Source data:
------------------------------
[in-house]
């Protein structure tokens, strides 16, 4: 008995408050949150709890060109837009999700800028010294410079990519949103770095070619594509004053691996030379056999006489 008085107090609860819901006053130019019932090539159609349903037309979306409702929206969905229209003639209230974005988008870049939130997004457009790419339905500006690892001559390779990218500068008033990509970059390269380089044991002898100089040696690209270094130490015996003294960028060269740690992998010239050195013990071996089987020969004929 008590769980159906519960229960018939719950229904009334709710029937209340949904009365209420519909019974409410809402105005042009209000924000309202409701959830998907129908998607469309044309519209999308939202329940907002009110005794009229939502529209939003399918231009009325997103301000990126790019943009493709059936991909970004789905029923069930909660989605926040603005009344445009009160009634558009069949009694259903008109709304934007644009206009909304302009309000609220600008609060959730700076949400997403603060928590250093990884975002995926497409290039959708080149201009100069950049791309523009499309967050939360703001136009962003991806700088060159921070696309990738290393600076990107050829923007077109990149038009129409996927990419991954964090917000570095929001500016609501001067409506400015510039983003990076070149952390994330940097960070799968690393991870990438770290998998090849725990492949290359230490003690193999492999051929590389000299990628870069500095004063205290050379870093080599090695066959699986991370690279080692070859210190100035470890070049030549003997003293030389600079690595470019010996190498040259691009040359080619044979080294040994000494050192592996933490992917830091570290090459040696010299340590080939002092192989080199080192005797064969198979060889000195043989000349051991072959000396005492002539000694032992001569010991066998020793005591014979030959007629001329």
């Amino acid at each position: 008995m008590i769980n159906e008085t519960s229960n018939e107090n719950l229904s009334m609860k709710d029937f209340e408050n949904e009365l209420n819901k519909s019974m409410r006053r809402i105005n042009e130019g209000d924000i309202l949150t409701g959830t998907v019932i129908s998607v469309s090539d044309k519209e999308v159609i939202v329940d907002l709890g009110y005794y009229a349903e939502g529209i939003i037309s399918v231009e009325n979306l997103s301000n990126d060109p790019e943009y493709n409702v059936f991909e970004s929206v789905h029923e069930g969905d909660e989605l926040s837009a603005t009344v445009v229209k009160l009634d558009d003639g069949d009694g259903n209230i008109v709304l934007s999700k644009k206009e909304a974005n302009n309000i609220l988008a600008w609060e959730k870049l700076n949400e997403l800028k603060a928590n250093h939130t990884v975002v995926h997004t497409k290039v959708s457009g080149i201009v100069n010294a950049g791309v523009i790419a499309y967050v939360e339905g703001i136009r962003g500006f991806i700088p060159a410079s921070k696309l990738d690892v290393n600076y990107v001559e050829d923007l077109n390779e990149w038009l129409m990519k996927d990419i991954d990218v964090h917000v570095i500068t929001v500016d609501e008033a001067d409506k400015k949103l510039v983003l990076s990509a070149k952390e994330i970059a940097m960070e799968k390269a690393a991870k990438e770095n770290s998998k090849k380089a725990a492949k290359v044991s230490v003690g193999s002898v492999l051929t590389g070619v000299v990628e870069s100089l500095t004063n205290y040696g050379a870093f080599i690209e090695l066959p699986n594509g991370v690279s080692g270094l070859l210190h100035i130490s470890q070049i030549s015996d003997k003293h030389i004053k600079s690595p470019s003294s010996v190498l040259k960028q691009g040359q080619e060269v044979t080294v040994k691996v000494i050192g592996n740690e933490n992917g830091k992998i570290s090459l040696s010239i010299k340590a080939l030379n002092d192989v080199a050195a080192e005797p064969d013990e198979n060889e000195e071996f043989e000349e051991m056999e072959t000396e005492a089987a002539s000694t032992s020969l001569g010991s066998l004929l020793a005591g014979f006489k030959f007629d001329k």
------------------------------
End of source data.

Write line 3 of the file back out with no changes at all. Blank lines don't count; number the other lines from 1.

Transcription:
């Amino acid at each position: 008995m008590i769980n159906e008085t519960s229960n018939e107090n719950l229904s009334m609860k709710d029937f209340e408050n949904e009365l209420n819901k519909s019974m409410r006053r809402i105005n042009e130019g209000d924000i309202l949150t409701g959830t998907v019932i129908s998607v469309s090539d044309k519209e999308v159609i939202v329940d907002l709890g009110y005794y009229a349903e939502g529209i939003i037309s399918v231009e009325n979306l997103s301000n990126d060109p790019e943009y493709n409702v059936f991909e970004s929206v789905h029923e069930g969905d909660e989605l926040s837009a603005t009344v445009v229209k009160l009634d558009d003639g069949d009694g259903n209230i008109v709304l934007s999700k644009k206009e909304a974005n302009n309000i609220l988008a600008w609060e959730k870049l700076n949400e997403l800028k603060a928590n250093h939130t990884v975002v995926h997004t497409k290039v959708s457009g080149i201009v100069n010294a950049g791309v523009i790419a499309y967050v939360e339905g703001i136009r962003g500006f991806i700088p060159a410079s921070k696309l990738d690892v290393n600076y990107v001559e050829d923007l077109n390779e990149w038009l129409m990519k996927d990419i991954d990218v964090h917000v570095i500068t929001v500016d609501e008033a001067d409506k400015k949103l510039v983003l990076s990509a070149k952390e994330i970059a940097m960070e799968k390269a690393a991870k990438e770095n770290s998998k090849k380089a725990a492949k290359v044991s230490v003690g193999s002898v492999l051929t590389g070619v000299v990628e870069s100089l500095t004063n205290y040696g050379a870093f080599i690209e090695l066959p699986n594509g991370v690279s080692g270094l070859l210190h100035i130490s470890q070049i030549s015996d003997k003293h030389i004053k600079s690595p470019s003294s010996v190498l040259k960028q691009g040359q080619e060269v044979t080294v040994k691996v000494i050192g592996n740690e933490n992917g830091k992998i570290s090459l040696s010239i010299k340590a080939l030379n002092d192989v080199a050195a080192e005797p064969d013990e198979n060889e000195e071996f043989e000349e051991m056999e072959t000396e005492a089987a002539s000694t032992s020969l001569g010991s066998l004929l020793a005591g014979f006489k030959f007629d001329k």